In Nature's Altars, Susan Schrepfer looks at how much it meant to women of the turn of (the 20th) century to go to the mountains. She writes:
"High altitudes…released [women], they said, from the requirement of being a consumer, from "clothes and vanities," from the corsseted, perfumed, and coiffured dictates of polite society. Of a trip into the Sierra's Kern Canyon in l908, Harriet Monroe confided:"
"We learned…to wear our short skirts and high hob-nailed boots…as though we had been born to the joy of them…to be a barbarian and a communist, a homeless and roofless vagabond, liited to one gown or one suit of clothes, to lose one's last hat-pin…to make one's toilet on a slippery bnak, after a brave plunge into an icy river — all these breaches of convention became commonplaces…part of the adventure, a whispering in the ear of nature's secrets. We knew literally the emancipation of having "one one dress" to put on."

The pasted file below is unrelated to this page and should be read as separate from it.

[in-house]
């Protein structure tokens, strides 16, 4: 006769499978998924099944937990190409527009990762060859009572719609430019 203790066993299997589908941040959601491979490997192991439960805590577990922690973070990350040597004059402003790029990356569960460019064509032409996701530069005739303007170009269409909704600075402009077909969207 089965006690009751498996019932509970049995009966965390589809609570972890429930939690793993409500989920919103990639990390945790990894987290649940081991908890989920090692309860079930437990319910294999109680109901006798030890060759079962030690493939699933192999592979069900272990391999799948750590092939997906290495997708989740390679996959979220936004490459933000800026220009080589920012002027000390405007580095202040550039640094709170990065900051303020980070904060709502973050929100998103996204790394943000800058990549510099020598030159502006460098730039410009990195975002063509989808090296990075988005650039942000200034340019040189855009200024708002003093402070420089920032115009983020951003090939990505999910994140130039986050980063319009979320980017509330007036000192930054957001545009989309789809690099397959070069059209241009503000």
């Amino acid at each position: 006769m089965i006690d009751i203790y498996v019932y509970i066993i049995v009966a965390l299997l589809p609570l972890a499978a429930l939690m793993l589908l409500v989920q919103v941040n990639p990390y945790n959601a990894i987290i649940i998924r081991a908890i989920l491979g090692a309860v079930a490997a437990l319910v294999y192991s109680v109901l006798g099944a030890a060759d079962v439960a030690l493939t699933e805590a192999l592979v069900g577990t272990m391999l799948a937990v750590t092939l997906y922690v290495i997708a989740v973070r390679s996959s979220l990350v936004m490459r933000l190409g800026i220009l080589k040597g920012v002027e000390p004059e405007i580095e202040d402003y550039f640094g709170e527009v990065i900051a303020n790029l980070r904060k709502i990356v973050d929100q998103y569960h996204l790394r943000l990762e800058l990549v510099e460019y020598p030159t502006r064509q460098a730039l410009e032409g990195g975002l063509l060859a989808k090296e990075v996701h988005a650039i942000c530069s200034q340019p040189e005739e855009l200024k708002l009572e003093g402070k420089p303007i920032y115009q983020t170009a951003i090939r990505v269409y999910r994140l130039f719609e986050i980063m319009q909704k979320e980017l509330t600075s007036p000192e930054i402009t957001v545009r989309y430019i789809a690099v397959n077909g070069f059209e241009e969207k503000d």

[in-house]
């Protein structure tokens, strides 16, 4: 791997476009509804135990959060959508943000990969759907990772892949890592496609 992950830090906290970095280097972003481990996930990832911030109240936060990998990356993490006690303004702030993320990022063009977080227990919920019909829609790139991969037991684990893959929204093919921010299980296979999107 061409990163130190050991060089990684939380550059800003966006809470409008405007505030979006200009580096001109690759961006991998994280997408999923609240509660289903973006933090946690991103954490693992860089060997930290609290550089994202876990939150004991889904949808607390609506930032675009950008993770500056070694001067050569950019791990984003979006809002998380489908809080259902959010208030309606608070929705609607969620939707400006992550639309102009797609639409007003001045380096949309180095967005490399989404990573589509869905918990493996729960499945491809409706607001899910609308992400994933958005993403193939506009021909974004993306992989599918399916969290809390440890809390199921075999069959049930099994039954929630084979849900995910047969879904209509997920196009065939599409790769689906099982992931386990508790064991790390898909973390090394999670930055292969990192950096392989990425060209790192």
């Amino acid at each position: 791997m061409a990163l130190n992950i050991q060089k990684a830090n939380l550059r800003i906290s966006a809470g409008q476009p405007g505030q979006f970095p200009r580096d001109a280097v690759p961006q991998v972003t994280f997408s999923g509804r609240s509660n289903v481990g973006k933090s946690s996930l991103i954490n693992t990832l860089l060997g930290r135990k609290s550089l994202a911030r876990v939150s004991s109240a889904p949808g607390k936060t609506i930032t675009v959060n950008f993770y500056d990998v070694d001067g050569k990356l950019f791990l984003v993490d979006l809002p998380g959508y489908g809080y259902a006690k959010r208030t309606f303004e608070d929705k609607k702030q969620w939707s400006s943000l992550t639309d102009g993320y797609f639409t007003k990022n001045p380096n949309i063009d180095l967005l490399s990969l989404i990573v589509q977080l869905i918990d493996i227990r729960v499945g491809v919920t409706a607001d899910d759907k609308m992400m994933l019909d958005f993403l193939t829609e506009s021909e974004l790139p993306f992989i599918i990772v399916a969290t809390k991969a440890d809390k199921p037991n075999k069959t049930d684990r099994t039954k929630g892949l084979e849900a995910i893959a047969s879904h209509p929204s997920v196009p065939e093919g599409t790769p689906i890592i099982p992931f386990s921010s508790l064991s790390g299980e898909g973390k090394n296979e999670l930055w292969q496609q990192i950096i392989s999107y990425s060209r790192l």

After her adventures in the mountains, Monroe went on to launch Poetry, which is still this nation's best journal for lyrical thought.
Fascinating to see how women saw mountain life as freedom, whereas so often men saw it as a competition — between man and mountain, man and rival man, man and beast.